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CARL Statement on Optimal Equitable Access to Post-Secondary Learning Resources During COVID-19
The COVID-19 pandemic has had a sudden and disruptive impact on the delivery of higher education. Courses that were designed for face-to-face delivery are being shifted entirely online, and both students and faculty are unable to access their libraries’ physical resources. This has happened toward the end of the academic term, at a point where instructors’ recommended course resources had long been set and students had found ways to access these resources according to their needs and financial capacity, with many turning to libraries to obtain access. However, many in-person library services cannot be shifted to an online environment due to existing usage restrictions on licenced content.
How can those of us serving instructors and students best respond to the new exigencies imposed by COVID-19? What would be the optimal equitable access scenario?
The Canadian Association of Research Libraries (CARL) commends the efforts being made to broaden access, including the Internet Archive’s National Emergency Library, and the vendors providing free or enhanced access to their online collections. To further support the critical need in the current educational context, CARL calls for the following immediate actions:
- That publishers waive, for the duration of the COVID-19 crisis, access restrictions currently imposed on their licensed online collections (e.g. limit on number of simultaneous users; ILL and copying restrictions; campus-only access restrictions), and that such measures apply at the institutional level rather than requiring individuals to create accounts. This aligns with the International Coalition of Library Consortia Statement (to which CARL is a signatory) and individual countries’ calls for action;
- That providers of video resources to educational markets open access to their online libraries, even to non-licensed titles;
- That, where possible, course instructors apply open licenses to course materials they create, and make these available in publicly accessible collections for optimal adaptation and reuse; and that they take advantage of the large and growing corpus of open access scholarly literature and open educational resources;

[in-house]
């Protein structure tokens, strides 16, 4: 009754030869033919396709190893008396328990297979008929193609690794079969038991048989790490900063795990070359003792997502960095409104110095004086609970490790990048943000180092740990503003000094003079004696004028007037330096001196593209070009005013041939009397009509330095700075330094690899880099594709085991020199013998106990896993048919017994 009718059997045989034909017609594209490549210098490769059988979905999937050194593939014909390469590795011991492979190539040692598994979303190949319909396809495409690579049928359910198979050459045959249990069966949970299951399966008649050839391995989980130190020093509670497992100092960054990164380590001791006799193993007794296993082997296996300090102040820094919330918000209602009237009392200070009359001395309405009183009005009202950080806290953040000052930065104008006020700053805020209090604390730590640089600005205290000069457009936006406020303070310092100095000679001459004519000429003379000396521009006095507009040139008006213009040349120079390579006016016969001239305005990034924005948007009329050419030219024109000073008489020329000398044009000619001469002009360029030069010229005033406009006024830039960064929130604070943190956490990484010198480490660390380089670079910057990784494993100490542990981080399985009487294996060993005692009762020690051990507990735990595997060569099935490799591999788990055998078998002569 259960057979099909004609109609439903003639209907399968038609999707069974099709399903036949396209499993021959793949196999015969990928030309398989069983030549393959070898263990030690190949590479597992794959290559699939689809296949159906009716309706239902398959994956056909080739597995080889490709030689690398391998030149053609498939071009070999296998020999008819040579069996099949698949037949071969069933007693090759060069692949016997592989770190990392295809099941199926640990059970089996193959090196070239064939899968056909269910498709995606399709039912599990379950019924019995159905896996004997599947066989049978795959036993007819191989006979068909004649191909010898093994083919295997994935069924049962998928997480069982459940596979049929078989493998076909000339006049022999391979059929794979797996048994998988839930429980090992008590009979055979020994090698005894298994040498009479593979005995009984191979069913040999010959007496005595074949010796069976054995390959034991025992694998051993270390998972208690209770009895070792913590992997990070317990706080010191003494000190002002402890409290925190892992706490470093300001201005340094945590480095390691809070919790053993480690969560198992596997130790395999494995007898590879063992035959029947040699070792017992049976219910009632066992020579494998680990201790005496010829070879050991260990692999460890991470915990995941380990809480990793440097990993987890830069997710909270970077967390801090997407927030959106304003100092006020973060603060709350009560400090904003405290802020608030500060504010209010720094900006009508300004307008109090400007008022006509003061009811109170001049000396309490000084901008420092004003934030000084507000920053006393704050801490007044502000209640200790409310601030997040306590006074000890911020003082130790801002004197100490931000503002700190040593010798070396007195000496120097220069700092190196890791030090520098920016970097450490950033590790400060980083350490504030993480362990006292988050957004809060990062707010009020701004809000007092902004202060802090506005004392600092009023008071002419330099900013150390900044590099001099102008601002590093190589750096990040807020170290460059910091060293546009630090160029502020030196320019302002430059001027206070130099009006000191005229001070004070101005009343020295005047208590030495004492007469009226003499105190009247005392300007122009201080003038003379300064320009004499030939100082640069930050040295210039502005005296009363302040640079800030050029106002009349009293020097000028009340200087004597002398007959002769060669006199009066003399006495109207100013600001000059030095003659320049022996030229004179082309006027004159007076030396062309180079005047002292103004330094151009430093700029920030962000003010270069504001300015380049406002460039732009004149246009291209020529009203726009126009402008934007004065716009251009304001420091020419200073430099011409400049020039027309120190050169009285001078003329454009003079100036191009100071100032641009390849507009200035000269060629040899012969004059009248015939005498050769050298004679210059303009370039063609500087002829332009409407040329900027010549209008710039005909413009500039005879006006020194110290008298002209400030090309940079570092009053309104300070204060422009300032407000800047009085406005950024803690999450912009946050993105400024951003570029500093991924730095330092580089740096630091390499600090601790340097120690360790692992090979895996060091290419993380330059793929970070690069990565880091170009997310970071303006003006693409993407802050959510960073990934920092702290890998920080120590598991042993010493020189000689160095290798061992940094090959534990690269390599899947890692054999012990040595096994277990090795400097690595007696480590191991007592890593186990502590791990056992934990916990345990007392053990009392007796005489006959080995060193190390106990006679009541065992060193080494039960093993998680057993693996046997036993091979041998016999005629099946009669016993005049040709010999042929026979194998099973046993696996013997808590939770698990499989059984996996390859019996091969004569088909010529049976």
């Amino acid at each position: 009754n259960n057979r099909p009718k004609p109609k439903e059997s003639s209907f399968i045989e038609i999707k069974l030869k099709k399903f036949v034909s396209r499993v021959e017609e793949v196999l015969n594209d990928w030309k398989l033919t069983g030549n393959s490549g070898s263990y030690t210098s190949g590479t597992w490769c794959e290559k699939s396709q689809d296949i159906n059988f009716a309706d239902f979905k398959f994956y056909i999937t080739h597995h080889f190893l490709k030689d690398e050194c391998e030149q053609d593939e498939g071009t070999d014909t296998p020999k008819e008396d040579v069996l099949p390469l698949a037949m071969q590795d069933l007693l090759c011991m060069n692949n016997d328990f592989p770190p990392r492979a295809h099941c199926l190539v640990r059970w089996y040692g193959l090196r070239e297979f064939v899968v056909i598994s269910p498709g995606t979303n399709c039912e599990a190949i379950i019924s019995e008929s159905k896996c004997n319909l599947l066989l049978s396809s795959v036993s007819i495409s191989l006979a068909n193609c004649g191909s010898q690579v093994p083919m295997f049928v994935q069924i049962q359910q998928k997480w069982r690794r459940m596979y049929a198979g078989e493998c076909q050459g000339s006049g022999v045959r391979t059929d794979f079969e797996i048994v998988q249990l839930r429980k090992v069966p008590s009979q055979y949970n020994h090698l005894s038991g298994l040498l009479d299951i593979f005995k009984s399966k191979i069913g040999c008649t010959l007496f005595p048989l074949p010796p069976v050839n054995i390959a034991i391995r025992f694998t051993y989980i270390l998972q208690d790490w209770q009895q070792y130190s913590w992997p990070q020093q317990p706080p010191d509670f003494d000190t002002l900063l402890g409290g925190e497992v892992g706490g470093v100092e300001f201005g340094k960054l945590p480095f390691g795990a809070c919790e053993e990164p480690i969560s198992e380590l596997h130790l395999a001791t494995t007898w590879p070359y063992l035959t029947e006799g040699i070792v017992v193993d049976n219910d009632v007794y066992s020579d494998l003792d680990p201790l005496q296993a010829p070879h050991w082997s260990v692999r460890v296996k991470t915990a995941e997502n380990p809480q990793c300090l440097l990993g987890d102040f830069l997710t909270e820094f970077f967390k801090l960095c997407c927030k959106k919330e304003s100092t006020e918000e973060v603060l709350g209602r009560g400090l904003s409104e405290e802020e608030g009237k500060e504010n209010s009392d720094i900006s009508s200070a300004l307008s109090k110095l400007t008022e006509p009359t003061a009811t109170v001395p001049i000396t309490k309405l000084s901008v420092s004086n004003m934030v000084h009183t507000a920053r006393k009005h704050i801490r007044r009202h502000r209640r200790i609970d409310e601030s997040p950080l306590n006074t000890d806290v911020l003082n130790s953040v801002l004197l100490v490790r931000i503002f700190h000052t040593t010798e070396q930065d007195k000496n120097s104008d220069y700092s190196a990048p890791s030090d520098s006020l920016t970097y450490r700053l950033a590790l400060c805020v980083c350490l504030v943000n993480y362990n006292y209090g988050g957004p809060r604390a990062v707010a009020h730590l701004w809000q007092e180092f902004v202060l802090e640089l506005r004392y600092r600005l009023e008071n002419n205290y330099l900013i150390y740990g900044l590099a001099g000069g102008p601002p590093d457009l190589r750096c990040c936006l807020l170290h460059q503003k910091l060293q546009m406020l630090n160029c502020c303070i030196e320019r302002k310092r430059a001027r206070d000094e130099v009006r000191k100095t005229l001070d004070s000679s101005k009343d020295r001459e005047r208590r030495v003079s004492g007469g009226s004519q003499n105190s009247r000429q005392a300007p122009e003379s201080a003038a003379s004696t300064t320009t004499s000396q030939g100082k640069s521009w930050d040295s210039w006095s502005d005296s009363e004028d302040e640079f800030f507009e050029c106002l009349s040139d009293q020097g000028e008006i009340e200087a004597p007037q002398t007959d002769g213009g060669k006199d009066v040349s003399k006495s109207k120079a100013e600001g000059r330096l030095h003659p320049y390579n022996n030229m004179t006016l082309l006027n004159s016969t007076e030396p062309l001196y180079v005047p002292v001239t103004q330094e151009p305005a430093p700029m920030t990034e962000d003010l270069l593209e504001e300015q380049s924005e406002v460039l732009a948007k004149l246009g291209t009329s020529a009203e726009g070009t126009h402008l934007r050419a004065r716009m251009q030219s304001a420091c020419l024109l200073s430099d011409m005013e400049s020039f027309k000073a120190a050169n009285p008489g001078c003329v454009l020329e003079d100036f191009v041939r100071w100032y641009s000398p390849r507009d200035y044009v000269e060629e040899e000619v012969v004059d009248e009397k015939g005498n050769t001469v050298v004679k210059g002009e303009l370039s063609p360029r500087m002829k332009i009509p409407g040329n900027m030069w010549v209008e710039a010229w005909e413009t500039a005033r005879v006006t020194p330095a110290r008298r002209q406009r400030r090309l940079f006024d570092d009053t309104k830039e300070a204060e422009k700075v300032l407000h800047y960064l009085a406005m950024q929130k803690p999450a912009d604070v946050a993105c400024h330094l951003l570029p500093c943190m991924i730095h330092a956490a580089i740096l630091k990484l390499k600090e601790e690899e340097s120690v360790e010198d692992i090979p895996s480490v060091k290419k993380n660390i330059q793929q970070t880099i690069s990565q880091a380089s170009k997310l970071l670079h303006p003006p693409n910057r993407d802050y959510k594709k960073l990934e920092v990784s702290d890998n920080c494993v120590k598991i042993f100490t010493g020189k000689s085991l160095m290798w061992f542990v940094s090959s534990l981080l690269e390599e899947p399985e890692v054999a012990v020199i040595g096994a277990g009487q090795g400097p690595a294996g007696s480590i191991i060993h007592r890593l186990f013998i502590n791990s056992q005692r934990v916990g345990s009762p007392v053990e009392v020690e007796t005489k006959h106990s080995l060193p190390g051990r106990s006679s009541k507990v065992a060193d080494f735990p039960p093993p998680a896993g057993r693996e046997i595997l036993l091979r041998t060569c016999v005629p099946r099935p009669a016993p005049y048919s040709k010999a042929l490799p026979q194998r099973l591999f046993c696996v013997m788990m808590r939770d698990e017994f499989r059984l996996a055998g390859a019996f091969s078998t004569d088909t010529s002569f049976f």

- Recognizing the intention of the Copyright Act to allow certain educational uses of copyright-protected material, both on campus and at a distance, that libraries rely on existing rights, exceptions and limitations to copy resources that are recommended course material (and had therefore been on reserve for physical lending); the digital copies could then be made available for lending through a secure online library reserve service or equivalent.
The following resources may be helpful:
- for ensuring instructors understand copyright considerations in the current context, CARL has released a website template: Serving Student Access Needs As We Rapidly Shift to Online Course and Exam Delivery: Copyright Considerations
- for considering the applicability of fair dealing in the COVID-19 context, see the discussion by Samuel Trosow and Lisa Macklem, Fair Dealing and Emergency Remote Teaching in Canada.
- That university administrations recognize the potential negative effects of a rapid transition to virtual delivery for students with disabilities, and proactively commit to developing or increasing services that assist faculty and libraries in ensuring all digital materials are created in compliance with recognized accessibility standards and legal requirements;
Importantly, it is now almost certain that the current situation will extend beyond the current academic term. It will therefore become essential that in addition to the temporary measures being adopted, we start considering more long-term solutions for ensuring equitable, optimal access to learning resources by post-secondary students.
CARL members include Canada’s twenty-nine largest university libraries as well as two national libraries. Enhancing research and higher education are at the heart of its mission. CARL develops the capacity to support this mission, promotes effective and sustainable scholarly communication, and public policy that enables broad access to scholarly information.